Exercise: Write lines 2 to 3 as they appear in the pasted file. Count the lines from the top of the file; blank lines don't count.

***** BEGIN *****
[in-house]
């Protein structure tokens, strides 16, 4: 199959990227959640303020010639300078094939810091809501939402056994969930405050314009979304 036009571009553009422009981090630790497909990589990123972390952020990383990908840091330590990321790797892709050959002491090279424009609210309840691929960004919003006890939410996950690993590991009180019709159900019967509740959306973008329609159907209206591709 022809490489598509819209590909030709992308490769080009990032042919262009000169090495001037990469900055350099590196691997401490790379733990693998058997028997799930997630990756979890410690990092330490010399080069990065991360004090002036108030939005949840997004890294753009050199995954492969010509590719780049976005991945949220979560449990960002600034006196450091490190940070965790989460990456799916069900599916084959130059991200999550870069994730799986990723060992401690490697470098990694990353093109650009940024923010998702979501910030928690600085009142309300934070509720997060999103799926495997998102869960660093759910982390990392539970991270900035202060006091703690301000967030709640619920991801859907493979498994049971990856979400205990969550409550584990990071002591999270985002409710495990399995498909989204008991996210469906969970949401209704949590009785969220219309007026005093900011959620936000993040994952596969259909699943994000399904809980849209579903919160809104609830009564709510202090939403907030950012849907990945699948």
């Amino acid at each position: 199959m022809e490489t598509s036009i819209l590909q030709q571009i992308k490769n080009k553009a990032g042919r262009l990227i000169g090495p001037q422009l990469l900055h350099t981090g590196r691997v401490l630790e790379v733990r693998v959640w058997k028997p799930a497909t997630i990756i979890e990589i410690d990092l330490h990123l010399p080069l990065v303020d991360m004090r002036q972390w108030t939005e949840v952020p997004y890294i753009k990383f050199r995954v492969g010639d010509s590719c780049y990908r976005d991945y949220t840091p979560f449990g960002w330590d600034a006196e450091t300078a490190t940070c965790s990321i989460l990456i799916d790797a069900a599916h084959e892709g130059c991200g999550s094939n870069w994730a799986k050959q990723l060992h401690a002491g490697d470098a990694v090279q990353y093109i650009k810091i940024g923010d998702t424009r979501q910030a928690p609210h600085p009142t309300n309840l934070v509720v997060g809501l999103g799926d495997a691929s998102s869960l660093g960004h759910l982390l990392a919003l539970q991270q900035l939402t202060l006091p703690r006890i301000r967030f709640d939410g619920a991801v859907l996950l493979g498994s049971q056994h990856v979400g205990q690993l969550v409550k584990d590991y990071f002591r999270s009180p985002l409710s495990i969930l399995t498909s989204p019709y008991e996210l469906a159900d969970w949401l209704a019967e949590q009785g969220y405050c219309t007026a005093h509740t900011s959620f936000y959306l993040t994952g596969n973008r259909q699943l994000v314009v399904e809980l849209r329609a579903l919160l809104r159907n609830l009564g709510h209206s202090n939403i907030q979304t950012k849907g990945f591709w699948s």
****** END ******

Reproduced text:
């Protein structure tokens, strides 16, 4: 199959990227959640303020010639300078094939810091809501939402056994969930405050314009979304 036009571009553009422009981090630790497909990589990123972390952020990383990908840091330590990321790797892709050959002491090279424009609210309840691929960004919003006890939410996950690993590991009180019709159900019967509740959306973008329609159907209206591709 022809490489598509819209590909030709992308490769080009990032042919262009000169090495001037990469900055350099590196691997401490790379733990693998058997028997799930997630990756979890410690990092330490010399080069990065991360004090002036108030939005949840997004890294753009050199995954492969010509590719780049976005991945949220979560449990960002600034006196450091490190940070965790989460990456799916069900599916084959130059991200999550870069994730799986990723060992401690490697470098990694990353093109650009940024923010998702979501910030928690600085009142309300934070509720997060999103799926495997998102869960660093759910982390990392539970991270900035202060006091703690301000967030709640619920991801859907493979498994049971990856979400205990969550409550584990990071002591999270985002409710495990399995498909989204008991996210469906969970949401209704949590009785969220219309007026005093900011959620936000993040994952596969259909699943994000399904809980849209579903919160809104609830009564709510202090939403907030950012849907990945699948």
């Amino acid at each position: 199959m022809e490489t598509s036009i819209l590909q030709q571009i992308k490769n080009k553009a990032g042919r262009l990227i000169g090495p001037q422009l990469l900055h350099t981090g590196r691997v401490l630790e790379v733990r693998v959640w058997k028997p799930a497909t997630i990756i979890e990589i410690d990092l330490h990123l010399p080069l990065v303020d991360m004090r002036q972390w108030t939005e949840v952020p997004y890294i753009k990383f050199r995954v492969g010639d010509s590719c780049y990908r976005d991945y949220t840091p979560f449990g960002w330590d600034a006196e450091t300078a490190t940070c965790s990321i989460l990456i799916d790797a069900a599916h084959e892709g130059c991200g999550s094939n870069w994730a799986k050959q990723l060992h401690a002491g490697d470098a990694v090279q990353y093109i650009k810091i940024g923010d998702t424009r979501q910030a928690p609210h600085p009142t309300n309840l934070v509720v997060g809501l999103g799926d495997a691929s998102s869960l660093g960004h759910l982390l990392a919003l539970q991270q900035l939402t202060l006091p703690r006890i301000r967030f709640d939410g619920a991801v859907l996950l493979g498994s049971q056994h990856v979400g205990q690993l969550v409550k584990d590991y990071f002591r999270s009180p985002l409710s495990i969930l399995t498909s989204p019709y008991e996210l469906a159900d969970w949401l209704a019967e949590q009785g969220y405050c219309t007026a005093h509740t900011s959620f936000y959306l993040t994952g596969n973008r259909q699943l994000v314009v399904e809980l849209r329609a579903l919160l809104r159907n609830l009564g709510h209206s202090n939403i907030q979304t950012k849907g990945f591709w699948s």